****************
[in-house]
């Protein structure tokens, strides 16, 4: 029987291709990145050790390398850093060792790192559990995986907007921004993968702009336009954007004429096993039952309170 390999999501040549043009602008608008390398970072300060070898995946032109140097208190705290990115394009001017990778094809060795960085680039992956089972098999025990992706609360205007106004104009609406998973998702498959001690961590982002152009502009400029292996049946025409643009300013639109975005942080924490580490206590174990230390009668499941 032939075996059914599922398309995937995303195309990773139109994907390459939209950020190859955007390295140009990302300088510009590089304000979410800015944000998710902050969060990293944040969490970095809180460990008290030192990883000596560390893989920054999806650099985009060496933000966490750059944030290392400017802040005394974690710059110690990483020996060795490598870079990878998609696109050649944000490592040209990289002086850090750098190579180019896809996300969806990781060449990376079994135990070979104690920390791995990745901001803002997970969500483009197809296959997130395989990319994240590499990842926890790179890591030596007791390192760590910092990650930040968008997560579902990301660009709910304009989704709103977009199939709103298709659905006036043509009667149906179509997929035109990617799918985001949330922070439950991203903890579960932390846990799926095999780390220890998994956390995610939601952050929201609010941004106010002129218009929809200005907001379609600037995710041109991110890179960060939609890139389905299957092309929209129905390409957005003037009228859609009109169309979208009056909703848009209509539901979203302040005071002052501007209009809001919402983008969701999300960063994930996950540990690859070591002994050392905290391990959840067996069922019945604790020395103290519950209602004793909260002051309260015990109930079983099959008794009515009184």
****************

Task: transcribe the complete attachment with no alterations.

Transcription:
[in-house]
């Protein structure tokens, strides 16, 4: 029987291709990145050790390398850093060792790192559990995986907007921004993968702009336009954007004429096993039952309170 390999999501040549043009602008608008390398970072300060070898995946032109140097208190705290990115394009001017990778094809060795960085680039992956089972098999025990992706609360205007106004104009609406998973998702498959001690961590982002152009502009400029292996049946025409643009300013639109975005942080924490580490206590174990230390009668499941 032939075996059914599922398309995937995303195309990773139109994907390459939209950020190859955007390295140009990302300088510009590089304000979410800015944000998710902050969060990293944040969490970095809180460990008290030192990883000596560390893989920054999806650099985009060496933000966490750059944030290392400017802040005394974690710059110690990483020996060795490598870079990878998609696109050649944000490592040209990289002086850090750098190579180019896809996300969806990781060449990376079994135990070979104690920390791995990745901001803002997970969500483009197809296959997130395989990319994240590499990842926890790179890591030596007791390192760590910092990650930040968008997560579902990301660009709910304009989704709103977009199939709103298709659905006036043509009667149906179509997929035109990617799918985001949330922070439950991203903890579960932390846990799926095999780390220890998994956390995610939601952050929201609010941004106010002129218009929809200005907001379609600037995710041109991110890179960060939609890139389905299957092309929209129905390409957005003037009228859609009109169309979208009056909703848009209509539901979203302040005071002052501007209009809001919402983008969701999300960063994930996950540990690859070591002994050392905290391990959840067996069922019945604790020395103290519950209602004793909260002051309260015990109930079983099959008794009515009184």